Extended Period of Indemnity Definition
The definition of an extended period of indemnity relates to a business' income insurance policy, which covers loss of income during a suspension of operations.3 min read
The definition of an extended period of indemnity relates to a business' income insurance policy, which covers loss of income during a suspension of operations. An extension of the indemnity period can be used in order to give a business more time to recover from the suspension.
Sometimes when a business suffers a loss, it will need to suspend operations during the subsequent period of restoration. In these circumstances, business income insurance will cover the loss of business income. Business income is the net profit that would have been earned if the suspension had not occurred, plus any regular operating expenses that are incurred during the actual suspension.
For business income insurance to cover the loss, the suspension must be a result of direct physical loss or damage to personal or real property. This kind of coverage is active against the same causes of loss that are covered by the insured business's property policy. In some circumstances, the policy may also offer an extension of coverage for newly acquired property.
The period of restoration starts on the date of the direct loss and ends when the destroyed or damaged property is restored. Unfortunately, during this period, the insured business' customers may seek alternative sources for the products, services, or goods they had been receiving from the insured business. Customers might have changed their buying habits or entered into replacement contracts with other businesses. It takes time to regain these customers and the revenue they provided. It takes even more time to replace these customers with new ones.
Once the full operational capability of the business is restored, both income levels and operational expenses increase. Expenses that were lowered or discontinued altogether during the suspension become reestablished once regular operations are underway.
Extended Period of Indemnity
The business insurance policy must list the business location and business operations. In addition, the insurance income and extra expense form most likely includes many options for additional coverage, including the following clauses related to indemnity:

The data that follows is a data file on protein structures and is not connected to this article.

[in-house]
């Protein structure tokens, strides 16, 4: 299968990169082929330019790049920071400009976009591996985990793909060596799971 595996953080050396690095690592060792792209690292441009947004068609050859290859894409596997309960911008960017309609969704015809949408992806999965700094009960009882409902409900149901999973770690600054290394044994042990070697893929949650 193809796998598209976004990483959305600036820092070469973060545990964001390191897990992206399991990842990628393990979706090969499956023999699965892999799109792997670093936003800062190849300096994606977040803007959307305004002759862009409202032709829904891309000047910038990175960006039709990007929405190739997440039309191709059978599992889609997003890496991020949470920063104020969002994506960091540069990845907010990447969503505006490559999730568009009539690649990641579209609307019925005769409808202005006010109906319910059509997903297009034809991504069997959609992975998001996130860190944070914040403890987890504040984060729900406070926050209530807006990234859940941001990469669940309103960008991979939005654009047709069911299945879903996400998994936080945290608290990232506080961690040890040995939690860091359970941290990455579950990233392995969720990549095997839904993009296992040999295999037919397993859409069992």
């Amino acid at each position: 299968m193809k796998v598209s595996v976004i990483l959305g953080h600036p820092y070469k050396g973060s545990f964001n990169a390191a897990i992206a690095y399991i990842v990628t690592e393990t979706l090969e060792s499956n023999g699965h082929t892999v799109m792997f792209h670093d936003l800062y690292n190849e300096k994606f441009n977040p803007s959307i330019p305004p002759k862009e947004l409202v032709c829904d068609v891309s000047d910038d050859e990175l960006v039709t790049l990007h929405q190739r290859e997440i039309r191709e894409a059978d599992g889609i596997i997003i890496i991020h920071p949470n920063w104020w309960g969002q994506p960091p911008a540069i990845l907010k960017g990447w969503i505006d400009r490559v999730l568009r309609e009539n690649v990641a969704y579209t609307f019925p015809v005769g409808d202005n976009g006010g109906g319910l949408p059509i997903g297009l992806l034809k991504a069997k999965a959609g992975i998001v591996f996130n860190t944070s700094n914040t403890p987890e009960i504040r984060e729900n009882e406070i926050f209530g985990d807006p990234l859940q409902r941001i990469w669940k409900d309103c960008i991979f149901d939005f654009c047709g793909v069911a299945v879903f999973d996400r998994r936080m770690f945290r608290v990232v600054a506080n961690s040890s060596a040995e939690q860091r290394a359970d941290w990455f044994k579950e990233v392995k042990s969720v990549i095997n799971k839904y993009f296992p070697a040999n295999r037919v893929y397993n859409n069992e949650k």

- Maximum Period of Indemnity.
This option restricts the policy's period of restoration. If this option is chosen, the insured business' loss payment will be limited to either the amount of loss suffered within the 120 days after the loss or the policy limit, whichever is less. If you choose this option, the coinsurance requirement will not apply.
- Monthly Limit of Indemnity
This option enables the insured business to recover a predetermined percentage amount of the policy limit during every month of interrupted business operations. If a loss happens, payment will be made for the lesser actual amount of the loss, or the maximum recoverable amount under this option. If you choose this option, the coinsurance requirement will not apply.
- Extended Period of Indemnity
This option extends the business income coverage over the regular 30-day timeframe. The insured business may extend coverage for 60 days, for up to 360 days maximum. The chosen timeframe depends on the amount of time the business estimates it will take for revenues to return to their normal numbers following a suspension.
- Agreed Value
This option requires the insured business to file a business income report or worksheet that reports the actual financial information for the past 12 months and estimated financial information for the next 12 months. From the submitted data, an agreed value amount is determined. If a loss happens, the insured business' policy limit must equal the agreed value, in order for losses to be paid in full. If you choose this option, the coinsurance requirement will not apply.
Extended Business Income Protection
The protection offered by extended business income policies is not intended to help the insured business recover income loss due to external circumstances, such as unfavorable economic conditions that exist once the insured business returns to normal operations. If the business' ability to restore its income to pre-loss levels is harmed by external economic circumstances, the coverage extension will not apply.
The limits set by extended business income policies are not factored in addition to the limit set by the business income coverage that was purchased. Rather, the lost income during this period is paid out of the regular business income limit.
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